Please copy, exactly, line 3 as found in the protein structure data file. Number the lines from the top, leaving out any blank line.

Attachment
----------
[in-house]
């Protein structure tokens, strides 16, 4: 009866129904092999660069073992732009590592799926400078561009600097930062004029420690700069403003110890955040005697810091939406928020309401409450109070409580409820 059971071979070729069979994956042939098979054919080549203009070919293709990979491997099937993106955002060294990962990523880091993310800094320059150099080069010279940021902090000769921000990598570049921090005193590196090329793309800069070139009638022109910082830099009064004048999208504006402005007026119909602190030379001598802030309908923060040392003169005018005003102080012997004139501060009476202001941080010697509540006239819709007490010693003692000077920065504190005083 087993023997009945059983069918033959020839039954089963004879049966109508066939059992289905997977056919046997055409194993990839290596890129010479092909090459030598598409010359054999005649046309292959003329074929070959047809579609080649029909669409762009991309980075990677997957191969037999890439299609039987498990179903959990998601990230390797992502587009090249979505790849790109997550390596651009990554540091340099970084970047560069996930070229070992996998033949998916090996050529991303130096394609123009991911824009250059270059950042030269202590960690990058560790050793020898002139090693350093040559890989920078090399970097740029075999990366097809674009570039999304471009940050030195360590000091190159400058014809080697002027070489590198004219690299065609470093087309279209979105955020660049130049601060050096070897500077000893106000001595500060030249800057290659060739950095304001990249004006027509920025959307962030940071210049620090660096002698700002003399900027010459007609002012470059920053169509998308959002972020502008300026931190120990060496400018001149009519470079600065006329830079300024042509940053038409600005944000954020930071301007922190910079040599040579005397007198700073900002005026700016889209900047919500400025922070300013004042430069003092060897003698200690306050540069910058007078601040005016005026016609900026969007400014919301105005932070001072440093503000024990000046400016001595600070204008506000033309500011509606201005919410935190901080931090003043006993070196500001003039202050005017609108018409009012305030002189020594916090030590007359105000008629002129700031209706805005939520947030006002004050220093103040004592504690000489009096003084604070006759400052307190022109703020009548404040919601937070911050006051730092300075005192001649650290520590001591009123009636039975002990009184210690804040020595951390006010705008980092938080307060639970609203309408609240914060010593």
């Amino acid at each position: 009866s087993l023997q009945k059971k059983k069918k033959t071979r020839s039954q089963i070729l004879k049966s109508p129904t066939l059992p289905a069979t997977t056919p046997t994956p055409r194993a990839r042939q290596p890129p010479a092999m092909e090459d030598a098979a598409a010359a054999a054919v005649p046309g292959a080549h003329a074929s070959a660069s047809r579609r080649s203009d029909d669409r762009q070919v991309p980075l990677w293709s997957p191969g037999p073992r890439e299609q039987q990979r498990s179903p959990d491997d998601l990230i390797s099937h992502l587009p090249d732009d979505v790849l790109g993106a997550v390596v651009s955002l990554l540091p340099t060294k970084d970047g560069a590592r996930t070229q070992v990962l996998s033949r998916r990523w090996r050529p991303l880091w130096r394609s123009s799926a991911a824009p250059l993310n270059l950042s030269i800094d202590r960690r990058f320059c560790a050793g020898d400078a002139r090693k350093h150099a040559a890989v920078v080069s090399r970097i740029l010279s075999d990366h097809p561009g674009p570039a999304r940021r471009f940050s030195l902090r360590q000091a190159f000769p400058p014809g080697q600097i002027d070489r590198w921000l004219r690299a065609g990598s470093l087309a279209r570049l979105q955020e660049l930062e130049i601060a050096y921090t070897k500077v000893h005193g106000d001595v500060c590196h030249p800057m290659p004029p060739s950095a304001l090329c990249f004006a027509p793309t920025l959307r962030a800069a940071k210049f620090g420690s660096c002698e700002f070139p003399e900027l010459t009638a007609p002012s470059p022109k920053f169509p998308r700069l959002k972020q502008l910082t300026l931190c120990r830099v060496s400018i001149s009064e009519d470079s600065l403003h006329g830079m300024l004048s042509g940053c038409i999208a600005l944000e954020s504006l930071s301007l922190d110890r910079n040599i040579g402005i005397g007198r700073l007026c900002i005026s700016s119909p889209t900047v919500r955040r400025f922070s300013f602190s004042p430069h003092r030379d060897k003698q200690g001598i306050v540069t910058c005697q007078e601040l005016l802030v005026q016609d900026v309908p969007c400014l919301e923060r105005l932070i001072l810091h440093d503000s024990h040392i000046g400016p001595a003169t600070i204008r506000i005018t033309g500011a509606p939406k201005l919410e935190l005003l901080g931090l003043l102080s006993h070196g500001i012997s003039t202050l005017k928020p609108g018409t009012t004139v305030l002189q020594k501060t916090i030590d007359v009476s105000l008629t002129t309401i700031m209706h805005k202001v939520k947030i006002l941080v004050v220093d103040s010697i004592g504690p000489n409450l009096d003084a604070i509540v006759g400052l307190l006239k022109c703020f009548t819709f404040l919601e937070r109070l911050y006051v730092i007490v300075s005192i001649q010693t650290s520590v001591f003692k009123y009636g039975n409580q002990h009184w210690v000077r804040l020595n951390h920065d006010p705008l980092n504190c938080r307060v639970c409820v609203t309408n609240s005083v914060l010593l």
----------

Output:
């Amino acid at each position: 009866s087993l023997q009945k059971k059983k069918k033959t071979r020839s039954q089963i070729l004879k049966s109508p129904t066939l059992p289905a069979t997977t056919p046997t994956p055409r194993a990839r042939q290596p890129p010479a092999m092909e090459d030598a098979a598409a010359a054999a054919v005649p046309g292959a080549h003329a074929s070959a660069s047809r579609r080649s203009d029909d669409r762009q070919v991309p980075l990677w293709s997957p191969g037999p073992r890439e299609q039987q990979r498990s179903p959990d491997d998601l990230i390797s099937h992502l587009p090249d732009d979505v790849l790109g993106a997550v390596v651009s955002l990554l540091p340099t060294k970084d970047g560069a590592r996930t070229q070992v990962l996998s033949r998916r990523w090996r050529p991303l880091w130096r394609s123009s799926a991911a824009p250059l993310n270059l950042s030269i800094d202590r960690r990058f320059c560790a050793g020898d400078a002139r090693k350093h150099a040559a890989v920078v080069s090399r970097i740029l010279s075999d990366h097809p561009g674009p570039a999304r940021r471009f940050s030195l902090r360590q000091a190159f000769p400058p014809g080697q600097i002027d070489r590198w921000l004219r690299a065609g990598s470093l087309a279209r570049l979105q955020e660049l930062e130049i601060a050096y921090t070897k500077v000893h005193g106000d001595v500060c590196h030249p800057m290659p004029p060739s950095a304001l090329c990249f004006a027509p793309t920025l959307r962030a800069a940071k210049f620090g420690s660096c002698e700002f070139p003399e900027l010459t009638a007609p002012s470059p022109k920053f169509p998308r700069l959002k972020q502008l910082t300026l931190c120990r830099v060496s400018i001149s009064e009519d470079s600065l403003h006329g830079m300024l004048s042509g940053c038409i999208a600005l944000e954020s504006l930071s301007l922190d110890r910079n040599i040579g402005i005397g007198r700073l007026c900002i005026s700016s119909p889209t900047v919500r955040r400025f922070s300013f602190s004042p430069h003092r030379d060897k003698q200690g001598i306050v540069t910058c005697q007078e601040l005016l802030v005026q016609d900026v309908p969007c400014l919301e923060r105005l932070i001072l810091h440093d503000s024990h040392i000046g400016p001595a003169t600070i204008r506000i005018t033309g500011a509606p939406k201005l919410e935190l005003l901080g931090l003043l102080s006993h070196g500001i012997s003039t202050l005017k928020p609108g018409t009012t004139v305030l002189q020594k501060t916090i030590d007359v009476s105000l008629t002129t309401i700031m209706h805005k202001v939520k947030i006002l941080v004050v220093d103040s010697i004592g504690p000489n409450l009096d003084a604070i509540v006759g400052l307190l006239k022109c703020f009548t819709f404040l919601e937070r109070l911050y006051v730092i007490v300075s005192i001649q010693t650290s520590v001591f003692k009123y009636g039975n409580q002990h009184w210690v000077r804040l020595n951390h920065d006010p705008l980092n504190c938080r307060v639970c409820v609203t309408n609240s005083v914060l010593l």